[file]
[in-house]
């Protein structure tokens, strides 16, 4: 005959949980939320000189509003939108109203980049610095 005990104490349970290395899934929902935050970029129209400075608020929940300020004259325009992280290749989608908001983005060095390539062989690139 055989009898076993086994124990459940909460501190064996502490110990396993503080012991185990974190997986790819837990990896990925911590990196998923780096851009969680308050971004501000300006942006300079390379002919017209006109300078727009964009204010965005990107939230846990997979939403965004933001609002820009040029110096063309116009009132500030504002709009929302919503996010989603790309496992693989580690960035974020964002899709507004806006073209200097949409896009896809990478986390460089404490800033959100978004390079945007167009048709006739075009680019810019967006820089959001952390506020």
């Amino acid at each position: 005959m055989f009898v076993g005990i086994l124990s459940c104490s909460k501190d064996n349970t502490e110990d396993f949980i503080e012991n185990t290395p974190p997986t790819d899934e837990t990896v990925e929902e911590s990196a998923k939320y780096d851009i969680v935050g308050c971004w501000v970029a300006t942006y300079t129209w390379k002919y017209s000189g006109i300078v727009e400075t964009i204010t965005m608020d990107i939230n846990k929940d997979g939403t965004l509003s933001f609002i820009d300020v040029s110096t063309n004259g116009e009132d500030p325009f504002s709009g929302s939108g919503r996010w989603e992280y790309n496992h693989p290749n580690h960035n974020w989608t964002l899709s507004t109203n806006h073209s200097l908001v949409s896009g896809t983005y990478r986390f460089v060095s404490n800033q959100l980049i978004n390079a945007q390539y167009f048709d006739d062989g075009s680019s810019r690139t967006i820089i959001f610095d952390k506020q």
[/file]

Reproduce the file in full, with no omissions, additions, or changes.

[in-house]
């Protein structure tokens, strides 16, 4: 005959949980939320000189509003939108109203980049610095 005990104490349970290395899934929902935050970029129209400075608020929940300020004259325009992280290749989608908001983005060095390539062989690139 055989009898076993086994124990459940909460501190064996502490110990396993503080012991185990974190997986790819837990990896990925911590990196998923780096851009969680308050971004501000300006942006300079390379002919017209006109300078727009964009204010965005990107939230846990997979939403965004933001609002820009040029110096063309116009009132500030504002709009929302919503996010989603790309496992693989580690960035974020964002899709507004806006073209200097949409896009896809990478986390460089404490800033959100978004390079945007167009048709006739075009680019810019967006820089959001952390506020």
């Amino acid at each position: 005959m055989f009898v076993g005990i086994l124990s459940c104490s909460k501190d064996n349970t502490e110990d396993f949980i503080e012991n185990t290395p974190p997986t790819d899934e837990t990896v990925e929902e911590s990196a998923k939320y780096d851009i969680v935050g308050c971004w501000v970029a300006t942006y300079t129209w390379k002919y017209s000189g006109i300078v727009e400075t964009i204010t965005m608020d990107i939230n846990k929940d997979g939403t965004l509003s933001f609002i820009d300020v040029s110096t063309n004259g116009e009132d500030p325009f504002s709009g929302s939108g919503r996010w989603e992280y790309n496992h693989p290749n580690h960035n974020w989608t964002l899709s507004t109203n806006h073209s200097l908001v949409s896009g896809t983005y990478r986390f460089v060095s404490n800033q959100l980049i978004n390079a945007q390539y167009f048709d006739d062989g075009s680019s810019r690139t967006i820089i959001f610095d952390k506020q």